Iceland first UK retailer to adopt plastic-free label on packaging
Supermarket chain Iceland has adopted the world’s first plastic-free trust mark, launched yesterday (17 May), to help consumers make more environmentally-conscious purchasing decisions.
The concept of the ‘Plastic Free’ mark, developed by campaign group A Plastic Planet, is simple: it will be borne by items free of plastic, which the group believes will lead to a significant reduction in the consumption of single-use plastic packaging food and drinks.
The issue of plastic waste has been catapulted to the forefront of the public consciousness in recent times, with government taking heed of the increasing concern regarding the material’s impact on the environment and committing to eliminate ‘avoidable’ plastic waste by 2042 in its 25 Year Environment Plan. Consultations on the introduction of a ‘plastics tax’ and a deposit return scheme for beverage containers have also been launched in recent months.
Iceland will now see the trust mark adorn its own-brand eggs, cottage pie and vegetable burgers, with a view to rolling the label out to soft fruit, mushrooms and potatoes by the summer. The supermarket hopes to reduce plastic usage by over 600 tonnes per year, with a wider goal of eliminating single-use plastic packaging in all of its own-brand products by 2023, replacing it with carton board, wood pulp, glass metal and compostable materials.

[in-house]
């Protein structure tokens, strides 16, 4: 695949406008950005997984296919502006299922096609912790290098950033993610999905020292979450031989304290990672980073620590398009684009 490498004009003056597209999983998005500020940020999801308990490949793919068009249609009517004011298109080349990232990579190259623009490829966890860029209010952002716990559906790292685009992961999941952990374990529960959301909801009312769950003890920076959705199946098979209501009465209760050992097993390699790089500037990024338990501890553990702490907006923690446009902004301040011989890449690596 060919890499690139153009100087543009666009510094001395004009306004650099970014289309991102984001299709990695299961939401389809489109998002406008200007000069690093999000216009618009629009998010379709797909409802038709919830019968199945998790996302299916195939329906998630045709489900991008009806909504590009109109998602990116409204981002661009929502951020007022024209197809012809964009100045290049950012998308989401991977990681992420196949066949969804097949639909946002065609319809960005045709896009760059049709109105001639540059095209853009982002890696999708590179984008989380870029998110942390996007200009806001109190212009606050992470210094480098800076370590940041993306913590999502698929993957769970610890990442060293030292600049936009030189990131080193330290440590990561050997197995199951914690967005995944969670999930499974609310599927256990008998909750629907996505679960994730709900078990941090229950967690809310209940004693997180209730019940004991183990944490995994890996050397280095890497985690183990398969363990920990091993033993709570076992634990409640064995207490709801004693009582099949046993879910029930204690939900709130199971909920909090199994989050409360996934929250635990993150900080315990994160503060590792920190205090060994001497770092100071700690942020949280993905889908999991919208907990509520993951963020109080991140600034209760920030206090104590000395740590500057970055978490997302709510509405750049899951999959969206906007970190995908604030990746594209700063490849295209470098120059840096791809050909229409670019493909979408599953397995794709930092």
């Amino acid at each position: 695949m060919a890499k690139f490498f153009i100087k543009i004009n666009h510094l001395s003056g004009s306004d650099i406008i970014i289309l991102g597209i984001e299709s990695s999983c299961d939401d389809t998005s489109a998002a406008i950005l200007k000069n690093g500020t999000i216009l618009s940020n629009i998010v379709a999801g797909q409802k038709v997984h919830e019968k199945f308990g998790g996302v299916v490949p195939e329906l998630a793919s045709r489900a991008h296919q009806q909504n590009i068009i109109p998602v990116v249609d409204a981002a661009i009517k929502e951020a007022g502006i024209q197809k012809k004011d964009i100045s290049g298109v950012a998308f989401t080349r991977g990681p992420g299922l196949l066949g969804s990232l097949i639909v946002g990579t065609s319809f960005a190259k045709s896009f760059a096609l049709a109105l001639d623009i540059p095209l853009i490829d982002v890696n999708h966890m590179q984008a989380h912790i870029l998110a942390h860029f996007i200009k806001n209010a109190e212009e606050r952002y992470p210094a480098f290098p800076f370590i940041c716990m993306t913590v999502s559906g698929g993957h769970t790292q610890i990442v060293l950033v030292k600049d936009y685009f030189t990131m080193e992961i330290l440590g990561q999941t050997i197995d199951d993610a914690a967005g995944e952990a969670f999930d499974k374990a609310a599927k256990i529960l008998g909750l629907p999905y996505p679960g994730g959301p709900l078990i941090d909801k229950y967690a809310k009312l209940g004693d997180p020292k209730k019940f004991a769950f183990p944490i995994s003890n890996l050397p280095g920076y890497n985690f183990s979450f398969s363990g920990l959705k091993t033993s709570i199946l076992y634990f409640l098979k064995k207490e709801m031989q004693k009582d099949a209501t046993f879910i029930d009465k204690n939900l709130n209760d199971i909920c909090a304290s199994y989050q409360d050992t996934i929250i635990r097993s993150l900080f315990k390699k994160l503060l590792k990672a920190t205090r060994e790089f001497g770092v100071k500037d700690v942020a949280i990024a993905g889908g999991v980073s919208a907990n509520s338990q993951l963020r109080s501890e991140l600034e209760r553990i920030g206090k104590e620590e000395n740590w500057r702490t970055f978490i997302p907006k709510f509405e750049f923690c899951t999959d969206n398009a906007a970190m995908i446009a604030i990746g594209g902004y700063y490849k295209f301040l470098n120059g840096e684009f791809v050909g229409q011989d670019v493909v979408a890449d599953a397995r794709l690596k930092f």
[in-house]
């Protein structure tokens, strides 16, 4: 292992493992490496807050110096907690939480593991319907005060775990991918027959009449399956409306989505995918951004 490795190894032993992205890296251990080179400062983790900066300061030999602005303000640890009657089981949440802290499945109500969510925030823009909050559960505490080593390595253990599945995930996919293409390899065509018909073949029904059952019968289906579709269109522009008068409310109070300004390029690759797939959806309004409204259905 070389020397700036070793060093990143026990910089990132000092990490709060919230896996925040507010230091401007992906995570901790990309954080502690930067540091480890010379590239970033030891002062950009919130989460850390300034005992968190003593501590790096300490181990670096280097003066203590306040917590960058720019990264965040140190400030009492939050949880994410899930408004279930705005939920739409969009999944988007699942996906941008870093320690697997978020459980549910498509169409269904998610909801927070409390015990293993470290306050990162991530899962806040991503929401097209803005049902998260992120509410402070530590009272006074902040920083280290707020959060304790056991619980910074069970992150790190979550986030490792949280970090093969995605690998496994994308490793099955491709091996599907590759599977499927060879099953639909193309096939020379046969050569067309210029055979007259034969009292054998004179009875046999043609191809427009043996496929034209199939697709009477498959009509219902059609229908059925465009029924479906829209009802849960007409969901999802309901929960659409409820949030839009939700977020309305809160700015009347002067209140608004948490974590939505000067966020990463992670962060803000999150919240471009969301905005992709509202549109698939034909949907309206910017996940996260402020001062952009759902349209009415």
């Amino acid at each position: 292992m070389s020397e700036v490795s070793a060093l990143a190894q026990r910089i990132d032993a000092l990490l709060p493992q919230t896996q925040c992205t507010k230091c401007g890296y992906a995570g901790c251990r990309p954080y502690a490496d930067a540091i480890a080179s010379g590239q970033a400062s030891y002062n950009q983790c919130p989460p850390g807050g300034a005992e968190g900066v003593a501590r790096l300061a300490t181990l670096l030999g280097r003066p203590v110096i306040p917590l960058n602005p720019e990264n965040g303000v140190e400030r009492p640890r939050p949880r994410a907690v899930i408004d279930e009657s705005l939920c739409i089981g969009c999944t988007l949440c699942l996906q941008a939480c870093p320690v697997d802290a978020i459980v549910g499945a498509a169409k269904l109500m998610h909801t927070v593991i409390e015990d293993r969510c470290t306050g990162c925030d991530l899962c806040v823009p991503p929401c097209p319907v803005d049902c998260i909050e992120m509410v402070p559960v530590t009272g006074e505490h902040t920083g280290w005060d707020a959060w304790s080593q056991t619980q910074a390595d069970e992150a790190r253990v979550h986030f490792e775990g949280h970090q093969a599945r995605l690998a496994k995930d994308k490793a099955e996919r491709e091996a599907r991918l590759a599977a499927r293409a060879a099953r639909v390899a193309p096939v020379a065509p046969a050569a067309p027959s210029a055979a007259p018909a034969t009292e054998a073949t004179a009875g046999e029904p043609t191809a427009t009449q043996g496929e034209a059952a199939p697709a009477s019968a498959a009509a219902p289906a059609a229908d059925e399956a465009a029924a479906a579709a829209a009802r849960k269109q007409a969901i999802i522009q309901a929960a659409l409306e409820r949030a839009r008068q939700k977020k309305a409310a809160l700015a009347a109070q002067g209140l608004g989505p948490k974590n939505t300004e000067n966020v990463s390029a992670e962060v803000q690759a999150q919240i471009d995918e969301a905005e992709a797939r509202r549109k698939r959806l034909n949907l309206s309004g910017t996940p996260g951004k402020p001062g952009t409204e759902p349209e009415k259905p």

Commenting on the announcement, A Plastic Planet co-founder Sian Sutherland said: "Now we all know the damage our addiction to plastic has caused, we want to do the right thing and buy plastic-free. But it is harder than you think and a clear no-nonsense label is much needed.
"Our trust mark cuts through the confusion of symbols and labels and tells you just one thing – this packaging is plastic-free and therefore guilt-free. Finally, shoppers can be part of the solution not the problem."
Iceland’s Managing Director Richard Walker also commented: "With the grocery retail sector accounting for more than 40 per cent of plastic packaging in the UK, it's high time that Britain's supermarkets came together to take a lead on this issue. I'm proud to lead a supermarket that is working with A Plastic Planet to realise a plastic-free future for food and drink retail."
Other retailers have made similar pledges to Iceland’s in recent months, with the UK Plastics Pact, launched on 26 April, seeing 42 businesses commit to eliminating ‘unnecessary’ single-use plastic packaging by 2025 and making 100 per cent of plastic packaging reusable, recyclable or compostable.
In terms of individual retailers, Waitrose has committed to phasing out black plastic trays in its stores, while Tesco has said it will make all packaging recyclable or compostable by 2025. The Co-op, meanwhile, has committed to making all of its own-brand products 100 per cent recyclable, with an interim target of 80 per cent of its products being recyclable by 2020.